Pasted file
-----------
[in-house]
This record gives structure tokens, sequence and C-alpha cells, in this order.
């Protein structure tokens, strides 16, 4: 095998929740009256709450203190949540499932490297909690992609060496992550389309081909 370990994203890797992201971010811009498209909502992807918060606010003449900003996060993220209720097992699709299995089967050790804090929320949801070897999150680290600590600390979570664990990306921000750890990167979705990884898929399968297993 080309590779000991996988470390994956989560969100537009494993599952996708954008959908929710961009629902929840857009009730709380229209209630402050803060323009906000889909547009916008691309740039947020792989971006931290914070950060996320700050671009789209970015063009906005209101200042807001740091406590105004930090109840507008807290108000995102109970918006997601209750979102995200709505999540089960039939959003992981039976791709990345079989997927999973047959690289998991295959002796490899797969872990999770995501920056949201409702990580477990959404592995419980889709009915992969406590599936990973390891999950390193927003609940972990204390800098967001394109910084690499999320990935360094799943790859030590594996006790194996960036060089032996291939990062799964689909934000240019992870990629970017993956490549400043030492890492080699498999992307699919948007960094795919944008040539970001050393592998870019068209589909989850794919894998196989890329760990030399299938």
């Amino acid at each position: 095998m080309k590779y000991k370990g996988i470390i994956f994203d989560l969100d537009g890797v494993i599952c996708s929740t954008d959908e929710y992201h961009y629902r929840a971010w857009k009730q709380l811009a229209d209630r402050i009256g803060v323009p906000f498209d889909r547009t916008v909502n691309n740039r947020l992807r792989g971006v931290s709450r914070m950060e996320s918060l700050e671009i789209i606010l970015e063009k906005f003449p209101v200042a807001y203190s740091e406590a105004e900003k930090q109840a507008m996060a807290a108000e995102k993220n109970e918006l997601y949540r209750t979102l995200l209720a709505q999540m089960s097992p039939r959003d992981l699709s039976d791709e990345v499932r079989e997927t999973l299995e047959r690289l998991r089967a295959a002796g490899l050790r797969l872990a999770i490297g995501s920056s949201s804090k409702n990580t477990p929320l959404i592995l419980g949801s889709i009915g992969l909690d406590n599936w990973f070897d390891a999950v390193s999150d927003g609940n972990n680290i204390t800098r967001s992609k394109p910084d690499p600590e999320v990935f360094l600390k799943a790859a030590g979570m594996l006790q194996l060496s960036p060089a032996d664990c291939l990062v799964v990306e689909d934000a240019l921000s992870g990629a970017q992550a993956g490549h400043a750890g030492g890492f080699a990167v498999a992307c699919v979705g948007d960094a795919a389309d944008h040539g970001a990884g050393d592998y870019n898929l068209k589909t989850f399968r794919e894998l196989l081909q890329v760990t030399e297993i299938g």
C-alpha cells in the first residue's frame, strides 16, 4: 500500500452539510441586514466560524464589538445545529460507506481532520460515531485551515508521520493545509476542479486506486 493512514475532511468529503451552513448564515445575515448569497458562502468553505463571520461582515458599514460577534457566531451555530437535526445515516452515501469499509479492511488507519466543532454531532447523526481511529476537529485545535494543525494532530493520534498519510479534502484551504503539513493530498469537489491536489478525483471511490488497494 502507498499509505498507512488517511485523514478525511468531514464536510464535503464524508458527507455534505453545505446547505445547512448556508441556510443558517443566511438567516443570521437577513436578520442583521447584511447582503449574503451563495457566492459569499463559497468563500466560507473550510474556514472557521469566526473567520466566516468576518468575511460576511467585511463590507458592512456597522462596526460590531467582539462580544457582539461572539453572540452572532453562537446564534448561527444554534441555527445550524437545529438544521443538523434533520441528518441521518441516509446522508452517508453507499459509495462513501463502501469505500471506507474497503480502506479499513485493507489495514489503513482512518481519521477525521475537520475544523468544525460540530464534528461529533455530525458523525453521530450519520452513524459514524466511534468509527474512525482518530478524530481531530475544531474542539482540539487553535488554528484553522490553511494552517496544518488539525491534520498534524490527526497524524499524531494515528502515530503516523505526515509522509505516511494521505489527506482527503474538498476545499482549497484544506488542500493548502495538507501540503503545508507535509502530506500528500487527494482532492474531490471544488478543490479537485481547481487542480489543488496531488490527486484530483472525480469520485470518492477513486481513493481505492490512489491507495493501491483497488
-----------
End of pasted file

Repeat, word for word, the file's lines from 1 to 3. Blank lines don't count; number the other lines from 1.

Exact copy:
[in-house]
This record gives structure tokens, sequence and C-alpha cells, in this order.
């Protein structure tokens, strides 16, 4: 095998929740009256709450203190949540499932490297909690992609060496992550389309081909 370990994203890797992201971010811009498209909502992807918060606010003449900003996060993220209720097992699709299995089967050790804090929320949801070897999150680290600590600390979570664990990306921000750890990167979705990884898929399968297993 080309590779000991996988470390994956989560969100537009494993599952996708954008959908929710961009629902929840857009009730709380229209209630402050803060323009906000889909547009916008691309740039947020792989971006931290914070950060996320700050671009789209970015063009906005209101200042807001740091406590105004930090109840507008807290108000995102109970918006997601209750979102995200709505999540089960039939959003992981039976791709990345079989997927999973047959690289998991295959002796490899797969872990999770995501920056949201409702990580477990959404592995419980889709009915992969406590599936990973390891999950390193927003609940972990204390800098967001394109910084690499999320990935360094799943790859030590594996006790194996960036060089032996291939990062799964689909934000240019992870990629970017993956490549400043030492890492080699498999992307699919948007960094795919944008040539970001050393592998870019068209589909989850794919894998196989890329760990030399299938």